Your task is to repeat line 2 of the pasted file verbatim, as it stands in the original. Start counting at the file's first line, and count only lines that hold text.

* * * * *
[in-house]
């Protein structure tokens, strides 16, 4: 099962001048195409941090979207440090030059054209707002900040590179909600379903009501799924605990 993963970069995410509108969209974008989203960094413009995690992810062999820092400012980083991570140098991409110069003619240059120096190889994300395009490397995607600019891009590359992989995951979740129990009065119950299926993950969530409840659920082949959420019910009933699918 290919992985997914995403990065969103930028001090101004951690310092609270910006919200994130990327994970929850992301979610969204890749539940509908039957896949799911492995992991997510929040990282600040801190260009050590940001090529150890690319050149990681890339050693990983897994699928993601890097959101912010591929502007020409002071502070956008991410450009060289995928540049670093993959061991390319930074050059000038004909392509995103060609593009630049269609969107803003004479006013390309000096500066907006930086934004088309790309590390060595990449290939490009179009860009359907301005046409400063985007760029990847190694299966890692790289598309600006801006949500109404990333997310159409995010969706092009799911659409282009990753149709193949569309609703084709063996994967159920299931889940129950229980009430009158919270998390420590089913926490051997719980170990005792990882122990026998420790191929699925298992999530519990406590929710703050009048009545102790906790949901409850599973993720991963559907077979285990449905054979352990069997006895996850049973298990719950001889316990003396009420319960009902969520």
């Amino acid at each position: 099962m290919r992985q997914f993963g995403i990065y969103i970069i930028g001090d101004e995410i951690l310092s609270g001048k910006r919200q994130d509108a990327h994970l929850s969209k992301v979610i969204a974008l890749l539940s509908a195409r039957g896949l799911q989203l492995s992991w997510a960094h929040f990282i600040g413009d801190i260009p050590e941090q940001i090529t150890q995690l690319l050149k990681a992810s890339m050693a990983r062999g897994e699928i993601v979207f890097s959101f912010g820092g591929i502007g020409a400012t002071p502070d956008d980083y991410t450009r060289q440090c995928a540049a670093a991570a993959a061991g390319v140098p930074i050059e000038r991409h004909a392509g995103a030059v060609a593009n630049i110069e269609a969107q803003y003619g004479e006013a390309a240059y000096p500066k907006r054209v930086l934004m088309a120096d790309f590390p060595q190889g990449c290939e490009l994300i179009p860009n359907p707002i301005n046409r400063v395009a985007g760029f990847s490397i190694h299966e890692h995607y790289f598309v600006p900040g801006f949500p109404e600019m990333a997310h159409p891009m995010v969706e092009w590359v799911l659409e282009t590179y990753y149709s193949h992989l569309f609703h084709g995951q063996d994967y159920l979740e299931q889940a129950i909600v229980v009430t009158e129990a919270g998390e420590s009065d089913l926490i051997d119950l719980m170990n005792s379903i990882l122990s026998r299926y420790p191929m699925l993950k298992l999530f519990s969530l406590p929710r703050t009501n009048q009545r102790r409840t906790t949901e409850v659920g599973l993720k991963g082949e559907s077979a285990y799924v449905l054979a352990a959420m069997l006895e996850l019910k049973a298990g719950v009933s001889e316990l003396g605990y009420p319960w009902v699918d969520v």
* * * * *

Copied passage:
């Protein structure tokens, strides 16, 4: 099962001048195409941090979207440090030059054209707002900040590179909600379903009501799924605990 993963970069995410509108969209974008989203960094413009995690992810062999820092400012980083991570140098991409110069003619240059120096190889994300395009490397995607600019891009590359992989995951979740129990009065119950299926993950969530409840659920082949959420019910009933699918 290919992985997914995403990065969103930028001090101004951690310092609270910006919200994130990327994970929850992301979610969204890749539940509908039957896949799911492995992991997510929040990282600040801190260009050590940001090529150890690319050149990681890339050693990983897994699928993601890097959101912010591929502007020409002071502070956008991410450009060289995928540049670093993959061991390319930074050059000038004909392509995103060609593009630049269609969107803003004479006013390309000096500066907006930086934004088309790309590390060595990449290939490009179009860009359907301005046409400063985007760029990847190694299966890692790289598309600006801006949500109404990333997310159409995010969706092009799911659409282009990753149709193949569309609703084709063996994967159920299931889940129950229980009430009158919270998390420590089913926490051997719980170990005792990882122990026998420790191929699925298992999530519990406590929710703050009048009545102790906790949901409850599973993720991963559907077979285990449905054979352990069997006895996850049973298990719950001889316990003396009420319960009902969520």